The transgender bathroom debacle


Alexandra Doulos

Which restrooms should transgender people use?

Alexandra Doulos, Editor-in-Chief

Recent controversy regarding the simple act of using bathroom facilities has rocked America and—more specifically—North Carolina.  Time News calls it “the latest civil rights fight.”

In February, after the passage of a law in Charlotte, North Carolina that allowed transgender people to use the facility that matched the gender with which they identify, conservatives countered by passing legislation that restricted bathroom use.

The North Carolina legislature passed the “Public Facilities Privacy and Security Act,” or HB2, which the American Civil Liberties Union has since called the “most egregious, sweeping, hate-filled anti-LGBT legislation in this country’s history.” The Justice Department proceeded to tell the North Carolina state legislature that the law, which required “education boards and public agencies to limit the use of sex-segregated bathrooms to people of the corresponding biological sex, violated federal civil-rights laws.”  Pat McCrory, the governor of North Carolina, retaliated by launching a lawsuit.

One conservative argument against transgender people using the bathroom of their choice is that allowing people who ‘look’ male into the female bathroom will allow sexual predators access to a formerly “safe” space.

Though seemingly well-intentioned, this sentiment persists as archaically intolerant, as sexual assault will not be remedied by denying others access to a facility appropriate to their gender identity.

“There is a misunderstanding that this would cause danger.  However, transgender people have been using whichever bathroom they wanted for decades and there has never been a problem like the ones being predicted today,” junior and transgender student Alex Gordonson said on the topic.

HB2 draws some parallels to the case Romer v. Evans, in which “the Supreme Court struck down a Colorado state constitutional amendment… that prohibited all levels of state government from granting special protections to homosexuals” according to The Heritage Foundation.  However, the two are substantially different in several ways.  First, HB2’s “language does not target a specific group or class for unfavorable treatment. It simply protects some classes, but not others” according to The Witherspoon Institute’s Public Discourse.

Second, HB2’s effects “reach only public accommodations, employment, and government contracting. Local governments specifically are exempted in their employment policies,” a much smaller scope than Romer v. Evans.  Third, HB2 does not promote inequality, but rather “shifts the political process for granting nondiscrimination protections from local governments to state government,” making it a larger and convoluted process.  Finally, HB2 attempts to make a social problem an economic one because “the stated purpose of HB2’s nondiscrimination provision is to improve North Carolina commerce by ensuring the uniformity of nondiscrimination laws statewide for businesses, organizations, and employers.”

On May 13, the Education Department’s Office for Civil Rights (OCR) and the Justice Department’s Civil Rights Division notified the nation that denying students the right to use the bathroom facility which matches their gender identity violated Title IX because it interprets “a student’s gender identity as a student’s sex” according to The New Yorker.  Though based on an inaccuracy, the move advocates in favor of transgender students, which is certainly a move in the progressive direction.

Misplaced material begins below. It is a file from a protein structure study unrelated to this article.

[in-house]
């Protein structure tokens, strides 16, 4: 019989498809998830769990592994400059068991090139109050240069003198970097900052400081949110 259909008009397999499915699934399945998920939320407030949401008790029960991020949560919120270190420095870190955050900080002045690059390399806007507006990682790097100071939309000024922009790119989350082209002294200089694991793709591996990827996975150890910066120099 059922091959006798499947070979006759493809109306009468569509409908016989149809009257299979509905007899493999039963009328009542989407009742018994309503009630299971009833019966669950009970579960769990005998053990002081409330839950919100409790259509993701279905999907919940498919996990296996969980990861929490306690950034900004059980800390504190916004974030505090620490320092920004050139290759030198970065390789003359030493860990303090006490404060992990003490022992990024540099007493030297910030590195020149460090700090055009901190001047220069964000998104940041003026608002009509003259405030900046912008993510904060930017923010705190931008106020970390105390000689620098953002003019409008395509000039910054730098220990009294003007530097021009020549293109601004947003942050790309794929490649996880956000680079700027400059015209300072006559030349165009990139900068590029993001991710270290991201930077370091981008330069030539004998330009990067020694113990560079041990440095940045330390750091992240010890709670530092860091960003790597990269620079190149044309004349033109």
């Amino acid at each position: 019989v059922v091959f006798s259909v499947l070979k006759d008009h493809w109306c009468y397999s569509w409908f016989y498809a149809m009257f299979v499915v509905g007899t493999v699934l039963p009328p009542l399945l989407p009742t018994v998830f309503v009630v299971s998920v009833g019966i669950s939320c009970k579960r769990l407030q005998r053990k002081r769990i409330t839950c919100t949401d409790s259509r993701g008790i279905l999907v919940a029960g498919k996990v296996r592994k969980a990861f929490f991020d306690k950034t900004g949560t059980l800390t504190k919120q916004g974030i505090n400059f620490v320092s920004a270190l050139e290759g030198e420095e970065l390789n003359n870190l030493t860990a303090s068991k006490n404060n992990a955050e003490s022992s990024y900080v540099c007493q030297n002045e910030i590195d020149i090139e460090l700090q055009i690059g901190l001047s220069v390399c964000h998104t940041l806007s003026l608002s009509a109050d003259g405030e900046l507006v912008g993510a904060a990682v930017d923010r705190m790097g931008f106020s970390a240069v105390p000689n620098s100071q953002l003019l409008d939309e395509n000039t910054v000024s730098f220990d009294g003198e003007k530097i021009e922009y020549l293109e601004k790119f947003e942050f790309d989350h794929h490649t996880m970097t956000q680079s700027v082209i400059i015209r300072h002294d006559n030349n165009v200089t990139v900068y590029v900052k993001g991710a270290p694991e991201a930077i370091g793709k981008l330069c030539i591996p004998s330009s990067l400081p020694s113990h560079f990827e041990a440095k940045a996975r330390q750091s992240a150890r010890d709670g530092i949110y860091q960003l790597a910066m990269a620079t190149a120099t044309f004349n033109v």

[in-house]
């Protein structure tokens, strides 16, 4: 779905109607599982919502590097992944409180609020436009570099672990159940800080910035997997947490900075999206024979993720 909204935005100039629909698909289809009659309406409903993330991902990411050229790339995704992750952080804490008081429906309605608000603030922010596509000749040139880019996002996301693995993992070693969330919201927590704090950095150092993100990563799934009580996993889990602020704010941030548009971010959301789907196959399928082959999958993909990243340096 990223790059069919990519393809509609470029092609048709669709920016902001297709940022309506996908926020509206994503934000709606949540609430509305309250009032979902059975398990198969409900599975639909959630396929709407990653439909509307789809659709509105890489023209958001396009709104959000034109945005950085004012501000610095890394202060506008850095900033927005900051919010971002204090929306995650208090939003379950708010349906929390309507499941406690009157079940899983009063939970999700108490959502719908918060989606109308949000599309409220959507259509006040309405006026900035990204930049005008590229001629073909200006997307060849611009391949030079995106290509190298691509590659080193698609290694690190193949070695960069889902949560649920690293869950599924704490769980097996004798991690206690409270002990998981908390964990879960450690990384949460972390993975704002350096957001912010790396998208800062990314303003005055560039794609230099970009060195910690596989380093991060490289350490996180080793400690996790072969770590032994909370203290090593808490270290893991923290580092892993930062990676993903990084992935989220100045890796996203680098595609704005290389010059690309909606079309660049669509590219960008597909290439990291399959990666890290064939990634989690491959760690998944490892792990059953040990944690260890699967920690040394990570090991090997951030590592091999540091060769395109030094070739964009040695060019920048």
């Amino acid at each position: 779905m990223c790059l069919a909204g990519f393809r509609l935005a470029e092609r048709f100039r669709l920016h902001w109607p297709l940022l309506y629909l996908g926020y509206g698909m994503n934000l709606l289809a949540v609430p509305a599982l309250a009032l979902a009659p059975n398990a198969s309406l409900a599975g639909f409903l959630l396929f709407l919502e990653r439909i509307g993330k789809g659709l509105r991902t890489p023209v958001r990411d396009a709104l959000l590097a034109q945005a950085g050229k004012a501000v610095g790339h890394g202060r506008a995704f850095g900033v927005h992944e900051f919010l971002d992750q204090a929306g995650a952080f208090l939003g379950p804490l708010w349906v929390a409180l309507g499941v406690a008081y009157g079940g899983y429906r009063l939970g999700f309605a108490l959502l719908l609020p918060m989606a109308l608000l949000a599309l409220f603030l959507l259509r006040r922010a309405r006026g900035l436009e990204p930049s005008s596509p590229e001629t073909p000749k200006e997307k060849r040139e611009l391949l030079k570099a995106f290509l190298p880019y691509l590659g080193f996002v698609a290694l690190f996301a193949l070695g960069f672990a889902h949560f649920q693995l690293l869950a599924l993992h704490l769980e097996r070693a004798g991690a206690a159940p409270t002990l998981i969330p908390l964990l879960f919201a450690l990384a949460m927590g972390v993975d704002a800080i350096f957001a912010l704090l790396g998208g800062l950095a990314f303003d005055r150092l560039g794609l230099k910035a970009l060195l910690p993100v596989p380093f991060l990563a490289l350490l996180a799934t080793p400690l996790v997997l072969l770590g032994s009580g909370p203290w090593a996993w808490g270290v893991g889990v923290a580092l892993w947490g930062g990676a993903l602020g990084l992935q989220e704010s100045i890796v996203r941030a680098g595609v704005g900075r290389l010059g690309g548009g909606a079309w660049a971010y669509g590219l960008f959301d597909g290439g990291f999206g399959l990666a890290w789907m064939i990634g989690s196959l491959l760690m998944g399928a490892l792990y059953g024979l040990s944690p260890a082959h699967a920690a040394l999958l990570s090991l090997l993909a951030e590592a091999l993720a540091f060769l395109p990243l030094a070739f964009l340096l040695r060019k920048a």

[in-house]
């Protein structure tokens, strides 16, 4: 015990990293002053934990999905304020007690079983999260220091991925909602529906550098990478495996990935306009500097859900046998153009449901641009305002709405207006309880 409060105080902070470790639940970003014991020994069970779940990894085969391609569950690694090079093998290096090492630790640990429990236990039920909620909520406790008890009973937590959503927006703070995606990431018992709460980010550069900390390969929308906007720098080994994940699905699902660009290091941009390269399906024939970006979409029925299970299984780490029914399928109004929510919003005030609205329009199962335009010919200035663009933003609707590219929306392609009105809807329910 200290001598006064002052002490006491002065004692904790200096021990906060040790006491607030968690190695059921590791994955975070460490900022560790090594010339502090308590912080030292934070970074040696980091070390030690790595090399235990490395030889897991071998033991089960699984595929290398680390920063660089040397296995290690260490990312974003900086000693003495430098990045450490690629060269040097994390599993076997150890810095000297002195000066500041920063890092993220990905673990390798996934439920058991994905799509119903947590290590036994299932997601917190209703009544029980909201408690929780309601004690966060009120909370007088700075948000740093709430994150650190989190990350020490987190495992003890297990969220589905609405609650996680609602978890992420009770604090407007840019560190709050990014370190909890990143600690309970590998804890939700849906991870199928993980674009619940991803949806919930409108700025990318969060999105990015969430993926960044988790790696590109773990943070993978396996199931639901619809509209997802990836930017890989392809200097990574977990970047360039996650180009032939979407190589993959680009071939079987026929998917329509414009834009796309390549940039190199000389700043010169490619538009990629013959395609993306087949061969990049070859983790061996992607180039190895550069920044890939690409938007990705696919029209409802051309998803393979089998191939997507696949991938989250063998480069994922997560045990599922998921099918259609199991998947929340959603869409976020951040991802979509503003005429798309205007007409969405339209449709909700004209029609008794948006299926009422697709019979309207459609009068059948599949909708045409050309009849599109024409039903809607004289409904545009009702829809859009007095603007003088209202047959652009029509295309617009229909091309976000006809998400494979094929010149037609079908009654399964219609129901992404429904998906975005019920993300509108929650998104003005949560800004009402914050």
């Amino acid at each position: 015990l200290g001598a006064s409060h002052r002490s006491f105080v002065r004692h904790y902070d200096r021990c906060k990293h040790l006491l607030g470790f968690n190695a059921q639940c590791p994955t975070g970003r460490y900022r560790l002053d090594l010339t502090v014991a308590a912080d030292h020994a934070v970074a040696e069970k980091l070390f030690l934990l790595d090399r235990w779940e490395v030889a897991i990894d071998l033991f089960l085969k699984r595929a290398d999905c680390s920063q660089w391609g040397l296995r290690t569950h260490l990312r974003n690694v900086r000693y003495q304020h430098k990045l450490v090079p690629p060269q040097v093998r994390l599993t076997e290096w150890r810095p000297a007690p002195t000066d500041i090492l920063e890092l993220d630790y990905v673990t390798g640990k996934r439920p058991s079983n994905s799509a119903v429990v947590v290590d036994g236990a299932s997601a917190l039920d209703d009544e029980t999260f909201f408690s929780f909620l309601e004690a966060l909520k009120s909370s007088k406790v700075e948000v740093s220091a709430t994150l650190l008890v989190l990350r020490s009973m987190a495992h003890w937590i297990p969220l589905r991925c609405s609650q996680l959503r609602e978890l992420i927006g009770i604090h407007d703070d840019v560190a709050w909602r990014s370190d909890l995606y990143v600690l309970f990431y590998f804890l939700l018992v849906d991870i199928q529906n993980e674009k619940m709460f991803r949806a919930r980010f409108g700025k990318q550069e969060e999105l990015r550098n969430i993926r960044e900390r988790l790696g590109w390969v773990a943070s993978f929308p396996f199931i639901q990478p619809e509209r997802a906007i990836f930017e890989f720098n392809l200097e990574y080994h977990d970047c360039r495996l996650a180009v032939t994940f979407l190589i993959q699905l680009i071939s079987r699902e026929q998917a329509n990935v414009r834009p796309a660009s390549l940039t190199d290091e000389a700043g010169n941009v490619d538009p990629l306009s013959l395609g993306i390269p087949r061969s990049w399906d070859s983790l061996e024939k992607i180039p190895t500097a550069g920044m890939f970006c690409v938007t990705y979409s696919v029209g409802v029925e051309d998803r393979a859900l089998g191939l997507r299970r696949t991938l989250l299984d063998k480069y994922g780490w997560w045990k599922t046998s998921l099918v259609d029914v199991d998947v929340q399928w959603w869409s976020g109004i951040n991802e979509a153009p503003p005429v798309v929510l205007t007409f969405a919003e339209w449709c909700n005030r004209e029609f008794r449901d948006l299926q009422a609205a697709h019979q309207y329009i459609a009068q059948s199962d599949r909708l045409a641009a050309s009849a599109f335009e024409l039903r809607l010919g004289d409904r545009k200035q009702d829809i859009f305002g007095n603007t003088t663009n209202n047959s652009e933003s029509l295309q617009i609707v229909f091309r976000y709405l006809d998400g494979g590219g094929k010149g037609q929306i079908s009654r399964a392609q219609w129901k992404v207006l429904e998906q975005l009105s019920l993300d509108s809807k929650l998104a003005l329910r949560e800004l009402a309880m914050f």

MHS has been faced with the decision of how to proceed.  

“I think Massapequa High School has been very proactive when it comes to anything that has affected our transgender students.  I will tell you that things have changed radically within last three years,” principal Dr. Williams said. “Where initially a lot of the thoughts were to protect student safety, we didn’t think about the feelings of separateness students would feel.  I think we’ve come a long way in making sure that the things we put in place make students comfortable such as using the locker room of their choice, using the bathroom of their choice, whether it’s dressing according to how they see fit when it comes to taking a senior portrait.  There is no one way that we determine what’s male and what’s female.”

At this time, transgender people should be able to use whichever facility makes them comfortable.  Additionally, ensuring more people are informed is now of the utmost value.    

“The bathroom legislation is a sticky situation because even transgender people themselves have differing views on it…. I think what we need is educate people on what being transgender means rather than the propaganda that the media is portraying,” Gordonson said.

“At Schreiber high school, which is in Port Washington , they had this big headline that now instead of the boys wearing blue and the girls wearing white, everybody was going to wear blue, and we’ve been doing that for years.  I think I’m very happy in the way we’ve handled these issues as they come across my desk,” Dr. Williams said.    

Obviously, Massapequa has made changes in order to reflect changing times, but, above all, we need more education about the topic in order to eliminate the bias against transgender people.

Time News predicts that “more political fights about this issue are coming” because “Congress recently introduced the Equality Act, a non-discrimination bill that would help protect LGBT Americans in spheres from the workplace to the jury box to the bathroom.” However, the social viewpoints and implications drive this debate because the topic of which restroom facility one uses remains a deeply personal and— for some— awkward one.  

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